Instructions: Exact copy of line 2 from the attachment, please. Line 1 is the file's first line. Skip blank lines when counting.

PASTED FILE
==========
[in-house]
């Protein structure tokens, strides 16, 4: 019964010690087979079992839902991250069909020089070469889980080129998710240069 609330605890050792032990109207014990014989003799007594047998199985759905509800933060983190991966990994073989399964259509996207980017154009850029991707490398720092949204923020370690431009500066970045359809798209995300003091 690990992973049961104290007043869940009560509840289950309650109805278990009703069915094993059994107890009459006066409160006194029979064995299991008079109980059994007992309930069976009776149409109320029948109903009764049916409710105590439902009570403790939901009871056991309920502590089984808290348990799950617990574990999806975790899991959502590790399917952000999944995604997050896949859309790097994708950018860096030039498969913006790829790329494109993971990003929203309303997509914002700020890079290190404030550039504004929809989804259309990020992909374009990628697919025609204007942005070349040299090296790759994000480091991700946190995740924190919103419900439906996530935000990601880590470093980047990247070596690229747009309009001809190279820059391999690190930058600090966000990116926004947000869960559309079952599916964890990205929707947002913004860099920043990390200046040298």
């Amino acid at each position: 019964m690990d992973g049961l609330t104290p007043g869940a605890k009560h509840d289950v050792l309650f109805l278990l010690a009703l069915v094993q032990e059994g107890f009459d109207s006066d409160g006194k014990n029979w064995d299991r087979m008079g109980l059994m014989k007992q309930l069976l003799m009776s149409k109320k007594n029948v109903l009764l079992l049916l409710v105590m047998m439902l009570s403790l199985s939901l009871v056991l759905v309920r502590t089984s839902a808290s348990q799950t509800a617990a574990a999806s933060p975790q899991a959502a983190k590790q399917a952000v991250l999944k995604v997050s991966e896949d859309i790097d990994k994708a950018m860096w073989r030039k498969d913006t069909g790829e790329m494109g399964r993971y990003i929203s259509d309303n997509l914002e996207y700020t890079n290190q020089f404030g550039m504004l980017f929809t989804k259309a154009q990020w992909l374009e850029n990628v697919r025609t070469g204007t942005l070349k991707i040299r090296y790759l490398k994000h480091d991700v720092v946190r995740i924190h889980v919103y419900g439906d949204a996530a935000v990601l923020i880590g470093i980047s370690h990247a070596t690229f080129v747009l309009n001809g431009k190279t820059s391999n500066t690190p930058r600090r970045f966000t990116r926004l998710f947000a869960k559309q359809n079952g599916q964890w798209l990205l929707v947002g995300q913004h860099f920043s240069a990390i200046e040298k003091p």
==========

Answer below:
């Protein structure tokens, strides 16, 4: 019964010690087979079992839902991250069909020089070469889980080129998710240069 609330605890050792032990109207014990014989003799007594047998199985759905509800933060983190991966990994073989399964259509996207980017154009850029991707490398720092949204923020370690431009500066970045359809798209995300003091 690990992973049961104290007043869940009560509840289950309650109805278990009703069915094993059994107890009459006066409160006194029979064995299991008079109980059994007992309930069976009776149409109320029948109903009764049916409710105590439902009570403790939901009871056991309920502590089984808290348990799950617990574990999806975790899991959502590790399917952000999944995604997050896949859309790097994708950018860096030039498969913006790829790329494109993971990003929203309303997509914002700020890079290190404030550039504004929809989804259309990020992909374009990628697919025609204007942005070349040299090296790759994000480091991700946190995740924190919103419900439906996530935000990601880590470093980047990247070596690229747009309009001809190279820059391999690190930058600090966000990116926004947000869960559309079952599916964890990205929707947002913004860099920043990390200046040298």